Windows is easy, right?

Discussion in 'other software & services' started by Mrkvonic, Jun 26, 2010.

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  1. Ocky

    Ocky Registered Member

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    Everyone here knows how to get the max out of their cellphones, except me. I can't stand them so have never bothered to learn effective usage.
    I like Linux (the easy distros) so 'learning' the basics came sort of naturally. One does best in what one enjoys most. Nothing should be a grind to use, like getting into some sort of Yoga position to make calls from those #2**% cellphones.:argh:
     
  2. Sully

    Sully Registered Member

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    Windows server are not for average home users either, because they don't understand what a servers job really is.

    Workgroup networking is for home users, or a client pc that has some shares.

    Linux vs Windows for a home server has no bearing. BTW, what OS do you suppose is in every router and NAS box that home users own? You have the correct base idea, servers are not for home users, but missed the bigger picture that it does not matter what OS or hardware.

    But I will say this, if you are used to windows, it is easier to configure windows server than linux, but only because you are familiar. Leave home users out of servers, they don't belong there.

    Sul.
     
  3. Sully

    Sully Registered Member

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    I admire that you know assembly.

    I don't make a red cent writing programs, yet I use a high level language(s). I go out of my way to create loops or logical algorithms that are fast.

    Some of us who are not paid to code have only so many resources and so much time to devote to it. I wrote a program for speedfan one time that used a bit of assembly, and some other little tidbits. My dad is old school and like you, espouses assembly. Like I said, I admire that and wish I knew it inside and out, but I don't see that happening anytime soon.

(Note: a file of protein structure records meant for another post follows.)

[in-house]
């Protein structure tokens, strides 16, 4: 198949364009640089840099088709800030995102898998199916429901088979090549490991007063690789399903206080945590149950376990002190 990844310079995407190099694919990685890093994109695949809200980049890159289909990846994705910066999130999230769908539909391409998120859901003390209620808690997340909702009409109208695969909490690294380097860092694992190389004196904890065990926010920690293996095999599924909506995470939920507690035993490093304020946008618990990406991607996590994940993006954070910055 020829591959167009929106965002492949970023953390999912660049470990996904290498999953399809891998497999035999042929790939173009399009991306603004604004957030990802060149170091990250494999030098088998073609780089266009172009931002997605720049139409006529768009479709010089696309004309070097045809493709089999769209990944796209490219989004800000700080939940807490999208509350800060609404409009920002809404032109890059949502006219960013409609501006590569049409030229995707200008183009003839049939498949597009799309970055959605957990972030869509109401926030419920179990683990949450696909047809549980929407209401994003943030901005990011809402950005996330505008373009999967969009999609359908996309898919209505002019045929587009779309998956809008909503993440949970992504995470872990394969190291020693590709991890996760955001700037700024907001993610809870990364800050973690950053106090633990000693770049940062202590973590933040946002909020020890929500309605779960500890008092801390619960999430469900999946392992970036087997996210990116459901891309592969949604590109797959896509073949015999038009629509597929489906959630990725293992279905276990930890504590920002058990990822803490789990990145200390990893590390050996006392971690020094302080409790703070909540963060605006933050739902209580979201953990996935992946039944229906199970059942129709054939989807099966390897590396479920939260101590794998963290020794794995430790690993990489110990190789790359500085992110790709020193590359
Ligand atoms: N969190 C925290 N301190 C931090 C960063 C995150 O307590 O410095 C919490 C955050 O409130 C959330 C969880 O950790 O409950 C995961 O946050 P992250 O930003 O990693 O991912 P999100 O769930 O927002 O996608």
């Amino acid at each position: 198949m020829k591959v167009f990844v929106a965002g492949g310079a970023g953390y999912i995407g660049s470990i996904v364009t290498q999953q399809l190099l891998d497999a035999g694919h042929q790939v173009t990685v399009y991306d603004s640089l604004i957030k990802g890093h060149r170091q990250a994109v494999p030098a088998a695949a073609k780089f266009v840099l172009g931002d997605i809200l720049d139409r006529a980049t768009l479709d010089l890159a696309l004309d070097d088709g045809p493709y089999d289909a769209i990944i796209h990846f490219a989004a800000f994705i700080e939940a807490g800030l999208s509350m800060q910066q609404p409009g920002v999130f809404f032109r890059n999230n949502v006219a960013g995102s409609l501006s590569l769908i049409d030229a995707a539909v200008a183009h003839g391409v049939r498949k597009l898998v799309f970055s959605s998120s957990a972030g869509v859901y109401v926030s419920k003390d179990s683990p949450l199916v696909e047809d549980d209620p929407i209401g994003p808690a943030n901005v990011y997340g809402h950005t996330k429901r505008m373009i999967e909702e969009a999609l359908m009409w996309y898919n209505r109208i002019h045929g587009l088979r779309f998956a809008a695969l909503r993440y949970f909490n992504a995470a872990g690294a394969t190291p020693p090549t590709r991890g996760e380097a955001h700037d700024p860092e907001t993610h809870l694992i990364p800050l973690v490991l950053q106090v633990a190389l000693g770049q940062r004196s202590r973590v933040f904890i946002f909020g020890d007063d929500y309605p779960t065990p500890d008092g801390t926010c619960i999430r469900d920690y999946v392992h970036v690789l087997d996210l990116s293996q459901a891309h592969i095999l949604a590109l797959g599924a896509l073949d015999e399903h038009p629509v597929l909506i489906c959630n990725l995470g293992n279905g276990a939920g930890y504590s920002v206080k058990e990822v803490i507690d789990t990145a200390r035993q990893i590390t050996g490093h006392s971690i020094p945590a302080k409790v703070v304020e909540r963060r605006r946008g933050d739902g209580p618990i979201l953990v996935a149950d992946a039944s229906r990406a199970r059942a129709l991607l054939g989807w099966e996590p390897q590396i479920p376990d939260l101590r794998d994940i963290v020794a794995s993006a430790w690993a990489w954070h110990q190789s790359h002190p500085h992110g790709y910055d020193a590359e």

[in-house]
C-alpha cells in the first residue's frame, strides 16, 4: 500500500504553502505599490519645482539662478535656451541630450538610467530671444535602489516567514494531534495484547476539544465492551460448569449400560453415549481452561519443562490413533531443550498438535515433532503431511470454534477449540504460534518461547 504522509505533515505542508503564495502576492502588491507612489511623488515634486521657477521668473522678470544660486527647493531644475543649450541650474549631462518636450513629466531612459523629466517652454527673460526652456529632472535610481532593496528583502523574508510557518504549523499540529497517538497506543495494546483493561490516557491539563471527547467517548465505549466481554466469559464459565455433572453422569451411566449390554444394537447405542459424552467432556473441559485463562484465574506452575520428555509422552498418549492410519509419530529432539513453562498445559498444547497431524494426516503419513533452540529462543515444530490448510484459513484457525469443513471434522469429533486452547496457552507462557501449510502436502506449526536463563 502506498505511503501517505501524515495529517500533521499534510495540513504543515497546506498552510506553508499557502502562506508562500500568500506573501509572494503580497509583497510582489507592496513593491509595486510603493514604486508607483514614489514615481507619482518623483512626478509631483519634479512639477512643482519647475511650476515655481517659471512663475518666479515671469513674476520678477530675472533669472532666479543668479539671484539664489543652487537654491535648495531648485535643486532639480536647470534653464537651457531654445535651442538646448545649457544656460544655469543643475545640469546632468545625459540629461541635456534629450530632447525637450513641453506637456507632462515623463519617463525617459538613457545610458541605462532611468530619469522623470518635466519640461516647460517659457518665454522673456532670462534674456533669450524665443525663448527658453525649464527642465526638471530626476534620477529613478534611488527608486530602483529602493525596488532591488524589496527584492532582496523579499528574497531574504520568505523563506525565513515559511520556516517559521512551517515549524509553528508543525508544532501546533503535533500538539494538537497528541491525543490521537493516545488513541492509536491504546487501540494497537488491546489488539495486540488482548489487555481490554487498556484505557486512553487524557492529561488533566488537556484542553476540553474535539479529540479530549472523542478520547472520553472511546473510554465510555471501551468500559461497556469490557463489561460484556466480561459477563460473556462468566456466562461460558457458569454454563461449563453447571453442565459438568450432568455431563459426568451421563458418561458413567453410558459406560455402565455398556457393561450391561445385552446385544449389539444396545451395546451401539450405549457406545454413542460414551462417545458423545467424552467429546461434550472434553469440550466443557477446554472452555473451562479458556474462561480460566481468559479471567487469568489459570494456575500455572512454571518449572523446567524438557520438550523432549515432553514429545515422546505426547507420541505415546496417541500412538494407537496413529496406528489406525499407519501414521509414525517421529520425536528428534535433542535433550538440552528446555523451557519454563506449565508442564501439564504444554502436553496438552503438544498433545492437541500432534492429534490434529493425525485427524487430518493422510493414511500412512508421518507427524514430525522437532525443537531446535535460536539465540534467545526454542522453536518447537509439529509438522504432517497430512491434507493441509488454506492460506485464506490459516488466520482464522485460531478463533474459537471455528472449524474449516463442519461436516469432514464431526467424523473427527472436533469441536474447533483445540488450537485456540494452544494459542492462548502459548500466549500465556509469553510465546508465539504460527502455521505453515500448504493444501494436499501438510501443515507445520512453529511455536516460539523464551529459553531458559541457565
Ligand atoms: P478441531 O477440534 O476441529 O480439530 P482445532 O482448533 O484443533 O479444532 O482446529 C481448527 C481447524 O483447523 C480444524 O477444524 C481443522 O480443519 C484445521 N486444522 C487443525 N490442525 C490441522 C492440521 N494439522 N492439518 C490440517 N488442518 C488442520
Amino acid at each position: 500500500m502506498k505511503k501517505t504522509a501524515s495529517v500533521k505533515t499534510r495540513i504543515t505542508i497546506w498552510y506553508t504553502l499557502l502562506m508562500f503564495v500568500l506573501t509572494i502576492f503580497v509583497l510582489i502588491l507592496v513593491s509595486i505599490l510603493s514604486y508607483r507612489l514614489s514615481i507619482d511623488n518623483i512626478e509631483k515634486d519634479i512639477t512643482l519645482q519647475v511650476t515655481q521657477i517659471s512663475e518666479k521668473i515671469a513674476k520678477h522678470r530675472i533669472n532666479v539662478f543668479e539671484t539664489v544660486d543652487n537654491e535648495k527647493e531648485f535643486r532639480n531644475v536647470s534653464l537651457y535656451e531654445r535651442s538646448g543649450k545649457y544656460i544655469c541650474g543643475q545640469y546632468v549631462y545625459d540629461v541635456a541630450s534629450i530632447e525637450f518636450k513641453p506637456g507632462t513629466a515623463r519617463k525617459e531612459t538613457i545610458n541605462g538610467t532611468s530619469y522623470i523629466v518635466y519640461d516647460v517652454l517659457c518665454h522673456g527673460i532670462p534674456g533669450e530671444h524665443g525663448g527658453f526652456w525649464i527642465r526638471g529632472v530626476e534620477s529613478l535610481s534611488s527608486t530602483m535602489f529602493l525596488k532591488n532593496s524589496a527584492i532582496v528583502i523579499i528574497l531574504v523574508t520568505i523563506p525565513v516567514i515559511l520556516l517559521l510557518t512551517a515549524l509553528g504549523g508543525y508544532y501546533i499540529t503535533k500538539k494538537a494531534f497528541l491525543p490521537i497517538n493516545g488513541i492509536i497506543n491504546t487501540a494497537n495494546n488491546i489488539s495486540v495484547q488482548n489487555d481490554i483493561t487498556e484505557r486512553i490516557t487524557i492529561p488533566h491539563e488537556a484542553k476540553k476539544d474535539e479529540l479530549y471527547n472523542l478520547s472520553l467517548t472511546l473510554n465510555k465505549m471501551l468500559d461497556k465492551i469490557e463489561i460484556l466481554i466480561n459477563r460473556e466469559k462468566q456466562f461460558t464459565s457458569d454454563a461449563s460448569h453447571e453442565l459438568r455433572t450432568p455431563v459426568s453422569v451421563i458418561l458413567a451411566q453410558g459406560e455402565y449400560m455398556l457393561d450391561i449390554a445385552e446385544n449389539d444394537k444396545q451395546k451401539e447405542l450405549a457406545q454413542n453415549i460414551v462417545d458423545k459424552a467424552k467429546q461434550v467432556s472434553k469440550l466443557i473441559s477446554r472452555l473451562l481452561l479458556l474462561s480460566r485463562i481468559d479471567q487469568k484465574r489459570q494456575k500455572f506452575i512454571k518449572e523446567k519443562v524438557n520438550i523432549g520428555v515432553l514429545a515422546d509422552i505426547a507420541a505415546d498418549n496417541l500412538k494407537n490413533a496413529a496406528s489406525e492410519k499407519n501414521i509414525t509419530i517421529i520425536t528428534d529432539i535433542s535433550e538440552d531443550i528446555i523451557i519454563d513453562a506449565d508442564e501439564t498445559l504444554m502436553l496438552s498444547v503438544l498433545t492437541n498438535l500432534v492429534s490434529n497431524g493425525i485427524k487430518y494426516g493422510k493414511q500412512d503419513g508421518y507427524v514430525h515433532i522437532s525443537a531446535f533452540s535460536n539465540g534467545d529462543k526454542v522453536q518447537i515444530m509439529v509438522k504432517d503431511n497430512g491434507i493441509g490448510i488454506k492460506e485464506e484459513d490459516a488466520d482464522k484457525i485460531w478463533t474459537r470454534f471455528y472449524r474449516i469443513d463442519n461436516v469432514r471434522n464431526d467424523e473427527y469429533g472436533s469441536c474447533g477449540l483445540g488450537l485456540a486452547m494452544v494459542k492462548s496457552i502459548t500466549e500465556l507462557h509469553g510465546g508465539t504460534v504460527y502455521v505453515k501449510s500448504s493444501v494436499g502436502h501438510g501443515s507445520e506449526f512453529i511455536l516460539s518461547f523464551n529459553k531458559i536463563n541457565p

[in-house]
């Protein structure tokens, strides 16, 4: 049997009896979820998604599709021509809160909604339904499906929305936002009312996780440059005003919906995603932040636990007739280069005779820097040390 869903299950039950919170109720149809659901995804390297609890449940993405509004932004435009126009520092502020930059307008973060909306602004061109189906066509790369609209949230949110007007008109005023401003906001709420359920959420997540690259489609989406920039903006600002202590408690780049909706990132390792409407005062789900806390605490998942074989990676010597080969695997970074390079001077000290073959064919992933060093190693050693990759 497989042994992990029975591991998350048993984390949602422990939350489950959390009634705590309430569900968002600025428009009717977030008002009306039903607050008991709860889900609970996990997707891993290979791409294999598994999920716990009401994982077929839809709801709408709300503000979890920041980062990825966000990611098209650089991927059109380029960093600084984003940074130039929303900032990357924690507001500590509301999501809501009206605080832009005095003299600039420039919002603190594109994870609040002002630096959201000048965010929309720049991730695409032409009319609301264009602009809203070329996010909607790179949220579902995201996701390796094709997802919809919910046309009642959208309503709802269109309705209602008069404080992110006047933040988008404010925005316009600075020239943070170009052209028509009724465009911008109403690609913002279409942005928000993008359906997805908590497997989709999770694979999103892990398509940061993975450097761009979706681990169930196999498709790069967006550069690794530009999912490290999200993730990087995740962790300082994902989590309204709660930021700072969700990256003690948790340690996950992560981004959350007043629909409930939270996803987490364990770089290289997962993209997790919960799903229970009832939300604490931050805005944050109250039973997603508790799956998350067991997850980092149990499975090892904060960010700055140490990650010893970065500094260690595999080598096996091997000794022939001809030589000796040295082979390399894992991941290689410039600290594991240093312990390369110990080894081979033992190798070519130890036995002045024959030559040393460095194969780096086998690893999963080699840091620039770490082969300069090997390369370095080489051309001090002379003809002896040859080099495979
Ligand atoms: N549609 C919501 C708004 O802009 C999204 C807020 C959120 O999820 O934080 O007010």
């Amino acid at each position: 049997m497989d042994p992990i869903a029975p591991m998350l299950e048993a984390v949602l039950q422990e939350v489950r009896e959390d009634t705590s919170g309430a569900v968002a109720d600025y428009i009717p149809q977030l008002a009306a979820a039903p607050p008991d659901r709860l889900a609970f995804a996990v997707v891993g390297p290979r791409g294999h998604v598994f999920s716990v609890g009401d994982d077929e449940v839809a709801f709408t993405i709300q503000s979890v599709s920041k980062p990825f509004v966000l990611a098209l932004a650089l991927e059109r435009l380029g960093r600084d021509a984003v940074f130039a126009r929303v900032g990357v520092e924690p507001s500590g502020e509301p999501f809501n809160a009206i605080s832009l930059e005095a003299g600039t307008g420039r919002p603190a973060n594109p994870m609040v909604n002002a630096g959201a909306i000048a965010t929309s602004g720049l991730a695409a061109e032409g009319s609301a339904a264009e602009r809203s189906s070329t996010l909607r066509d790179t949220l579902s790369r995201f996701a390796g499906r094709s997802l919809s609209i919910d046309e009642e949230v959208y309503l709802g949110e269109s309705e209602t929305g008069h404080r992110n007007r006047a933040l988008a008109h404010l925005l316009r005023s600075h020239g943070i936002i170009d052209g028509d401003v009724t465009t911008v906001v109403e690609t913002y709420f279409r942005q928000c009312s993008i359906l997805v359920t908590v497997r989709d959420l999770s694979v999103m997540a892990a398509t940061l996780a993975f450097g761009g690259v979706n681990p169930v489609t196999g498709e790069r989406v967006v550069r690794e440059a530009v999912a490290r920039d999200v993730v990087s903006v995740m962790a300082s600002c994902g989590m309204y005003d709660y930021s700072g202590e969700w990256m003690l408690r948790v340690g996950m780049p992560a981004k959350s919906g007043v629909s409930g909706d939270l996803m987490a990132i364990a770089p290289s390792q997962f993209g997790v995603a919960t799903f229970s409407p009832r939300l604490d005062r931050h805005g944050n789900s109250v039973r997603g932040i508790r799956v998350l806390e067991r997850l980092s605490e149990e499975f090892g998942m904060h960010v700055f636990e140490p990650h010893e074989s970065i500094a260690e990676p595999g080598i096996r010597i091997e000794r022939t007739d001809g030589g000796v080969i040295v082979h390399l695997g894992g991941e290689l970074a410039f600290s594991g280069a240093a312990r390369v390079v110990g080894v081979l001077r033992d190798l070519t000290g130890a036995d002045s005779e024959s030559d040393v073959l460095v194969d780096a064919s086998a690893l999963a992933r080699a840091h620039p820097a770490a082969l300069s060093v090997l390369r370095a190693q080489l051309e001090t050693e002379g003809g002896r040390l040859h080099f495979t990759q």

I understand you sentiment, but you can't lay all your eggs in one basket like that, it is not quite so cut and dry.

    Sul.
     
  4. PJC

    PJC Very Frequent Poster

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    I never claimed that Windows Servers are for Home Users. You misunderstood my point.Linux supporters boast about the High Penetration of Linux in the Server market.
    However, Linux difficulty, as an OS, is reflected by their Low Penetration in the Home User market.
     
  5. Sully

    Sully Registered Member

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    Ah. I see.

    I thought you were referring to home users not having linux servers but windows ones instead.

    The assumption that the low share of linux on home desktops being due to its complexity I would say has always had a ring of truth. However, having recently installed a whole bunch of distros, an average user could do it, at least most of it. Linux has came a mighty long way, and if it continues its course, will slowly evolve onto more home users machines, due to many reasons. It has always been, in my mind, that average users don't want to do anything but click some buttons on a GUI. Linux distros are certainly gaining ground in that respect, which I believe will lead more people to giving it a go if all they have to do is read prompts or start a control panel sort of tool. The repos are also a great help, although basic users probably don't udnerstand the security implications it offers. I think you lose some prospective linux users when they have to break out the command prompt to make something work. As well you undoubtedly have a decent group of people who might try it but figure "why should I when I can't play my games on it"